China / Society

New airport helps Hainan's tourism take off

By Su Zhou and Liu Xiaoli (China Daily) Updated: 2016-03-24 09:23

New airport helps Hainan's tourism take off

Mao Chaofeng, executive deputy governor of Hainan province, is interviewed after a news conference on the sidelines of the Boao Forum for Asia on March 23, 2016. [Photo by Huang Yiming/China Daily]

For the first time, people attending the Boao Forum for Asia have been able to take flights-either direct from overseas or via connecting cities on the mainland-to the coastal town of Boao on the east side of Hainan Island, instead of having to fly into Haikou or Sanya.

"This year's forum is a little bit different from previous years," said Mao Chaofeng, executive deputy governor of Hainan province, during a news conference on the sidelines of the forum on Wednesday. "Many participants of the forum and media representatives had the chance to take a direct flight to Boao Airport, which was still an area of waste ground this time last year."

Boao Airport, which began operations on March 17, not only makes it much easier for forum participants to access the resort town but also eases the way for many tourists who visit the area. The airport is designed to be able to accommodate 480,000 passengers and handle 1,440 metric tons of cargo annually by 2020.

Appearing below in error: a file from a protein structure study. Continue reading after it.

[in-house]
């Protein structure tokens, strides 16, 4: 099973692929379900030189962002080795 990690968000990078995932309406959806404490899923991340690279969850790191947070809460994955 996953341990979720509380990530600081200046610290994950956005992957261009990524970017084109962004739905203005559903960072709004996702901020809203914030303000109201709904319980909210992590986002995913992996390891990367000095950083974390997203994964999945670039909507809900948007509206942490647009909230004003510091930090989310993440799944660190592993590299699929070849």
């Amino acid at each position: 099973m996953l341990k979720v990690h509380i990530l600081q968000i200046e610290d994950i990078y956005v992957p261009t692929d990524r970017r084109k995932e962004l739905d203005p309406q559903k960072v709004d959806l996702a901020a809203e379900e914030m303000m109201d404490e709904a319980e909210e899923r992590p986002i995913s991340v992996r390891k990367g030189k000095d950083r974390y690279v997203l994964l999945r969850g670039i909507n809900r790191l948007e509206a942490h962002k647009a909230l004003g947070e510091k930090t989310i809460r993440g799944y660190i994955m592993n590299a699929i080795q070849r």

The facility is part of Hainan's transportation upgrade and fits in with the tropical island's aspiration to grow into a global tourism destination by the end of the decade.

According to this year's Government Work Report for Hainan, in addition to the establishment of Boao Airport, the province plans to expand existing airports at Haikou and Sanya this year and build another airport in Danzhou within the next three years.

Hainan's 13th Five-Year Plan (2016-20) says the province is expecting to see more than 80 million tourists a year by 2020, with 1.2 million of those coming from overseas. Total tourism revenue is expected to pass 100 billion yuan ($15.2 billion) by then, and better connectivity is seen as a key component of the expansion in tourism.

"In 2015, we had 19 airlines connecting to 11 countries. This year, we will keep up our efforts and do our best to connect to all major source countries of Hainan's inbound tourism," said Sun Ying, head of the Hainan Provincial Tourism Development Commission. "For those countries already connected by air travel, we will add more flights."

In recent years, Hainan has lost ground in the face of fierce competition from resorts in Thailand, Indonesia and Malaysia, where tourism facilities and services were more mature.

"Hainan is as good as or even better than surrounding islands when talking about scenery and the ecosystem," Sun said.

However, the province needs to increase direct flights to other countries and further promote the visa-free policies to boost its tourism development, she said.

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